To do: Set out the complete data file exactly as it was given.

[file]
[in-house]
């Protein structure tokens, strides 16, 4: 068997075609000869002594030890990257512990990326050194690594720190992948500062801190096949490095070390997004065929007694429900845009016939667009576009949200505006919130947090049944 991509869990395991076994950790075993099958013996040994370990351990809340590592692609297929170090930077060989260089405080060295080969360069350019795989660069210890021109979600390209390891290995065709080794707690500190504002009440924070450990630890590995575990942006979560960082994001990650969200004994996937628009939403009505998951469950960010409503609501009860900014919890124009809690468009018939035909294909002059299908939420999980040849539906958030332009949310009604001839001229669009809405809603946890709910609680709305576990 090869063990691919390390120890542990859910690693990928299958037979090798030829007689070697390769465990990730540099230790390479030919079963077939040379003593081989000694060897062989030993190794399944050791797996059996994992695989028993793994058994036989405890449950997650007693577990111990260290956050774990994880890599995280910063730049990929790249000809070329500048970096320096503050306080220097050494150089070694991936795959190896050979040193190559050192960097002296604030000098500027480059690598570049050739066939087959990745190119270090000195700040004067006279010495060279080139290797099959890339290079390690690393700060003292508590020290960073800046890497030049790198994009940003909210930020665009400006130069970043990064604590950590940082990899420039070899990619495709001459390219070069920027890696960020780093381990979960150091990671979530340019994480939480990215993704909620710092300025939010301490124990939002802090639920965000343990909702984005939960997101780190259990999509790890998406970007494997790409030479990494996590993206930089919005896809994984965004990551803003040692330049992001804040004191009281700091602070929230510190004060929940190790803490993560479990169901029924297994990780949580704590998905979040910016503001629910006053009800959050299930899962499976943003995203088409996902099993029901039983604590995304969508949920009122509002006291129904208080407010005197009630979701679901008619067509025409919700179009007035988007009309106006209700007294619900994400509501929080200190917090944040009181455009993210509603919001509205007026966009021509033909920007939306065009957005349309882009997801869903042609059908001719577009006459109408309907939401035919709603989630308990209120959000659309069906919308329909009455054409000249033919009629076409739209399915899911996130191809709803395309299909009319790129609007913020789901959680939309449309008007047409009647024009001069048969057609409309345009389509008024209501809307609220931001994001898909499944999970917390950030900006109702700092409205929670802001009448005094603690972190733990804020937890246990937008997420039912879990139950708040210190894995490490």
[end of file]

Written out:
[in-house]
């Protein structure tokens, strides 16, 4: 068997075609000869002594030890990257512990990326050194690594720190992948500062801190096949490095070390997004065929007694429900845009016939667009576009949200505006919130947090049944 991509869990395991076994950790075993099958013996040994370990351990809340590592692609297929170090930077060989260089405080060295080969360069350019795989660069210890021109979600390209390891290995065709080794707690500190504002009440924070450990630890590995575990942006979560960082994001990650969200004994996937628009939403009505998951469950960010409503609501009860900014919890124009809690468009018939035909294909002059299908939420999980040849539906958030332009949310009604001839001229669009809405809603946890709910609680709305576990 090869063990691919390390120890542990859910690693990928299958037979090798030829007689070697390769465990990730540099230790390479030919079963077939040379003593081989000694060897062989030993190794399944050791797996059996994992695989028993793994058994036989405890449950997650007693577990111990260290956050774990994880890599995280910063730049990929790249000809070329500048970096320096503050306080220097050494150089070694991936795959190896050979040193190559050192960097002296604030000098500027480059690598570049050739066939087959990745190119270090000195700040004067006279010495060279080139290797099959890339290079390690690393700060003292508590020290960073800046890497030049790198994009940003909210930020665009400006130069970043990064604590950590940082990899420039070899990619495709001459390219070069920027890696960020780093381990979960150091990671979530340019994480939480990215993704909620710092300025939010301490124990939002802090639920965000343990909702984005939960997101780190259990999509790890998406970007494997790409030479990494996590993206930089919005896809994984965004990551803003040692330049992001804040004191009281700091602070929230510190004060929940190790803490993560479990169901029924297994990780949580704590998905979040910016503001629910006053009800959050299930899962499976943003995203088409996902099993029901039983604590995304969508949920009122509002006291129904208080407010005197009630979701679901008619067509025409919700179009007035988007009309106006209700007294619900994400509501929080200190917090944040009181455009993210509603919001509205007026966009021509033909920007939306065009957005349309882009997801869903042609059908001719577009006459109408309907939401035919709603989630308990209120959000659309069906919308329909009455054409000249033919009629076409739209399915899911996130191809709803395309299909009319790129609007913020789901959680939309449309008007047409009647024009001069048969057609409309345009389509008024209501809307609220931001994001898909499944999970917390950030900006109702700092409205929670802001009448005094603690972190733990804020937890246990937008997420039912879990139950708040210190894995490490």